The professors offer a couple of techniques for reducing the risk variables. Speeding up the production process is one way, the professors explain, but it may well entail shifting operations. Zara’s zippy production cycle challenged the supply chain orthodoxy and proved that managing demand risk clearly outweighed the relocation and higher labour costs. “What many traditional apparel retailers did not probably think about was an increase in their risk exposure in [outsourcing to countries with low labour costs],” says Netessine. “Suddenly they have to think very very far in advance about what to produce, how much to produce, where to produce and once a decision has been made, it’s very hard to reverse it because it takes time to deliver goods.”
Another approach lies in shifting risk exposure by altering contracts with other stakeholders: employees, suppliers and customers. With LiveOps, for instance, changing the terms of employment from permanent to freelance hires transformed the company’s risk profile where employees now bore the risk of their underutilisation amid call centre downtime. Employees were willing to assume this risk in return for being able to make their own hours and work from home.
When it’s impossible to radically shorten production cycles or alter contractual agreements in the value chain, the professors offer another technique that improves the quality of information used for basing commitments. MyFab—an Internet-based furniture retailer—uses a design catalogue to gather customer feedback on furniture designs and only the most popular ones are put into production and shipped to buyers directly thereby reducing its exposure to stock-outs and excess inventory.
New risk can create a new competitive edge
But the aforementioned strategies can backfire without consideration of new risks created, the professors caution. For LiveOps, a new risk of reliability arose from employing freelance agents and independent contractors. The company in turn mitigated this information risk by monitoring agents’ performance and routing calls first to the best-performing agents.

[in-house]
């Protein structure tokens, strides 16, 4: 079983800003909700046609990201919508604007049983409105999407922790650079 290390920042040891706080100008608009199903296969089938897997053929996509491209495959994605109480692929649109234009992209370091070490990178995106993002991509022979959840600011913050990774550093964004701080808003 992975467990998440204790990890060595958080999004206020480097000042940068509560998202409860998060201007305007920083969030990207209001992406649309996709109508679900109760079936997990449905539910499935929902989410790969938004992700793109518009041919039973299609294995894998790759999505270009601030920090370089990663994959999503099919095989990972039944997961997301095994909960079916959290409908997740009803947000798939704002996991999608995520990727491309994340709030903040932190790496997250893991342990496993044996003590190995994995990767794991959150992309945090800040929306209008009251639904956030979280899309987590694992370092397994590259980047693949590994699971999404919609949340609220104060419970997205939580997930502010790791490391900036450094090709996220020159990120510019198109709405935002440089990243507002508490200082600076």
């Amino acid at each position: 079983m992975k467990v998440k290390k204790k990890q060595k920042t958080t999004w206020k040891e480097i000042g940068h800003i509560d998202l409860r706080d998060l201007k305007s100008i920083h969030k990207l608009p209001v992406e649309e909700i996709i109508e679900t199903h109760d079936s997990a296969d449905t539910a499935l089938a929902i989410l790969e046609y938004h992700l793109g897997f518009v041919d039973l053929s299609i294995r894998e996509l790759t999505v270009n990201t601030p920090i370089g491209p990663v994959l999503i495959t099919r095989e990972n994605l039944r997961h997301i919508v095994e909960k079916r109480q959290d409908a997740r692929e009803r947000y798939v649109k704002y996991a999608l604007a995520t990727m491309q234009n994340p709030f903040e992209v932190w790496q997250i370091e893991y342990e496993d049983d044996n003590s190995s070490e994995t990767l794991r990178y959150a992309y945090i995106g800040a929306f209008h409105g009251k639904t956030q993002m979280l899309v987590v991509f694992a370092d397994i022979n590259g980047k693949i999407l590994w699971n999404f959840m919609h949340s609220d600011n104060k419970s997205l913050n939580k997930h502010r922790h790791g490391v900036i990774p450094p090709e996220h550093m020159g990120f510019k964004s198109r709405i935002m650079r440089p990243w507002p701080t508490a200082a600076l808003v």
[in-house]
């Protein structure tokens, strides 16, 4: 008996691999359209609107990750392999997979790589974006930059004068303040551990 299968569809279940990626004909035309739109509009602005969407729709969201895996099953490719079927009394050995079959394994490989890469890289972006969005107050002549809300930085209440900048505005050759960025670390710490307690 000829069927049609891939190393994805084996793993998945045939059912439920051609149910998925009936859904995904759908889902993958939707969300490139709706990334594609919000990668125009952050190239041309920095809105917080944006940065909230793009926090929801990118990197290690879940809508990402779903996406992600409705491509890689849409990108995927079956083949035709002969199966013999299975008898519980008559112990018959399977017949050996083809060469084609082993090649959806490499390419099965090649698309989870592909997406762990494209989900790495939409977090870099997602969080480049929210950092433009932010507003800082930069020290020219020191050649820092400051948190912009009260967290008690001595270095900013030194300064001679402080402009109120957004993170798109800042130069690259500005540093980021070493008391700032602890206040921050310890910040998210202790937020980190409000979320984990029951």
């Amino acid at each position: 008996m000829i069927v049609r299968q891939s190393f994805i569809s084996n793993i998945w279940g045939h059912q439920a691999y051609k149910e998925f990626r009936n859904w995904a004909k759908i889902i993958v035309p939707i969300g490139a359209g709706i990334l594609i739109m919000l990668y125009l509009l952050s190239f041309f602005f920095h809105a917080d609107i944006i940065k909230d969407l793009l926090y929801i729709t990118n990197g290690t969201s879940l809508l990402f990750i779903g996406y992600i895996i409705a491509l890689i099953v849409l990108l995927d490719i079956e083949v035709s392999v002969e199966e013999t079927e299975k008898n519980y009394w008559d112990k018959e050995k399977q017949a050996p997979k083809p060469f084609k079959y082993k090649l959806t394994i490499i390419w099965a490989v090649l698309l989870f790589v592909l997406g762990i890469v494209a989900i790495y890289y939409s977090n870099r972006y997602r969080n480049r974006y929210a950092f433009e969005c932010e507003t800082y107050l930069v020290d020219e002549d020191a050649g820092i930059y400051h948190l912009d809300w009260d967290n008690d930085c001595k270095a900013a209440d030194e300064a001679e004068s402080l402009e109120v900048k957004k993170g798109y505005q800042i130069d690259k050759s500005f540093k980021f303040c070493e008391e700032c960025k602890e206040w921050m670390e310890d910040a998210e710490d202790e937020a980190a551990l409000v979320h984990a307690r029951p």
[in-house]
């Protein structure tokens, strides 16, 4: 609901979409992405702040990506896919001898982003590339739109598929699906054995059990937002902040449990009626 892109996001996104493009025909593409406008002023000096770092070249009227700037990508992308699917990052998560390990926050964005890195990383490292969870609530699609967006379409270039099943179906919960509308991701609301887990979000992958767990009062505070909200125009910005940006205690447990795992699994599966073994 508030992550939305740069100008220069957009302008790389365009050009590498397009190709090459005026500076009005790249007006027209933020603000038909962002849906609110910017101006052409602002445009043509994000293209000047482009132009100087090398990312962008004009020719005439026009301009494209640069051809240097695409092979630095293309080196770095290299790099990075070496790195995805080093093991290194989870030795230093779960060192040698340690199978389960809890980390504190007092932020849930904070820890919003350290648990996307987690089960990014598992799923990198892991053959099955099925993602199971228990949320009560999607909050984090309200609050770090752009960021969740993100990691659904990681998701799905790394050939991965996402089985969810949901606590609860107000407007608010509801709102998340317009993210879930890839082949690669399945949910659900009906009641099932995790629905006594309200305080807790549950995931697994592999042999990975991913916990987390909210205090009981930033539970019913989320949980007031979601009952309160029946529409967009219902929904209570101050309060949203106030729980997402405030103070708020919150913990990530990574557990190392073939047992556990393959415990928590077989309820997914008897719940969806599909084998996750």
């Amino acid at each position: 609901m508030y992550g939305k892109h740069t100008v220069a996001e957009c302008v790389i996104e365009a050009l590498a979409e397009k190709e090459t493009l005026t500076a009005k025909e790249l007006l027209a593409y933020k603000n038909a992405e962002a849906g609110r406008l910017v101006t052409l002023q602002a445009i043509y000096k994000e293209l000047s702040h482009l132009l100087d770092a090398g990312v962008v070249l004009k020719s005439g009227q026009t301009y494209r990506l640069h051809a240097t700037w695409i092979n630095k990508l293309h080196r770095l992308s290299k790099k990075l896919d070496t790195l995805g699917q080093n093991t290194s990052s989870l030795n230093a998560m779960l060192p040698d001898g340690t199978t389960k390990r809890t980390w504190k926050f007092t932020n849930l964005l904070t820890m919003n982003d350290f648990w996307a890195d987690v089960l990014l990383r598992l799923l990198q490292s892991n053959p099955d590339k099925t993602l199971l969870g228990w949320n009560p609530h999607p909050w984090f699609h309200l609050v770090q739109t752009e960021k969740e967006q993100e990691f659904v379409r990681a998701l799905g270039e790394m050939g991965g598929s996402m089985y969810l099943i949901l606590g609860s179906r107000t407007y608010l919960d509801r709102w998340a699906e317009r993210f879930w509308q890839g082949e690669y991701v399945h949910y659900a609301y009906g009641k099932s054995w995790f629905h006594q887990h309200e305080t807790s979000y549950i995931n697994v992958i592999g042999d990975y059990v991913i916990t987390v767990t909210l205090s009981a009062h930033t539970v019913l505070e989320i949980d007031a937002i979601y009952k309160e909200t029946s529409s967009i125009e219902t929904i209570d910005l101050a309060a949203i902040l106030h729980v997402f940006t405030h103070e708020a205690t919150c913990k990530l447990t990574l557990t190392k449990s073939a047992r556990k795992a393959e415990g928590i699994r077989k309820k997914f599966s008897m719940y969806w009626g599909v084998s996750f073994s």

In such situations, the ability to manage new risk can become a competitive advantage for companies. “Risk is not always a bad thing,” says Netessine. “What you might want to do is then take more risk upon yourself and that’s something few managers think about.” In the car rental business, the key risk factor is the underutilisation of the fixed assets--the cars. Traditional companies rent in daily increments even if the customer needs the car for only a few hours. Zipcar challenged this industry standard with its hourly rental rates proving that its returns outweigh the costs of maintaining a large fleet and multiple pick-up and drop-off locations.
If there was simply one advantage to driving risk-focused innovation in business models it’s that it’s significantly more predictable and does not require huge R&D expenses, the professors point out. It can be approached in a systematic way and with little expenditure, the professors assert, and relatively clear and credible estimates of the potential benefits and costs can be generated. Further, there’s no requirement for extensive experimentation and prototyping to identify powerful innovations.
Netessine cites the example of his native Russia where the government has made efforts to reinvigorate the economy with huge amounts allocated to achieving breakthroughs in technological innovation and nanotechnology, in particular. “My concern is that most of the Russian economy has nothing to do with nanotech,” says Netessine, “it’s mostly oil and gas.” A burgeoning industry like nanotech would take 10, 15 or 20 years to commercialise, he adds. “Most business models [in Russia] are very inefficient or ineffective. With innovating business models you don’t need to spend money on innovation and at the same time you see the results much faster.”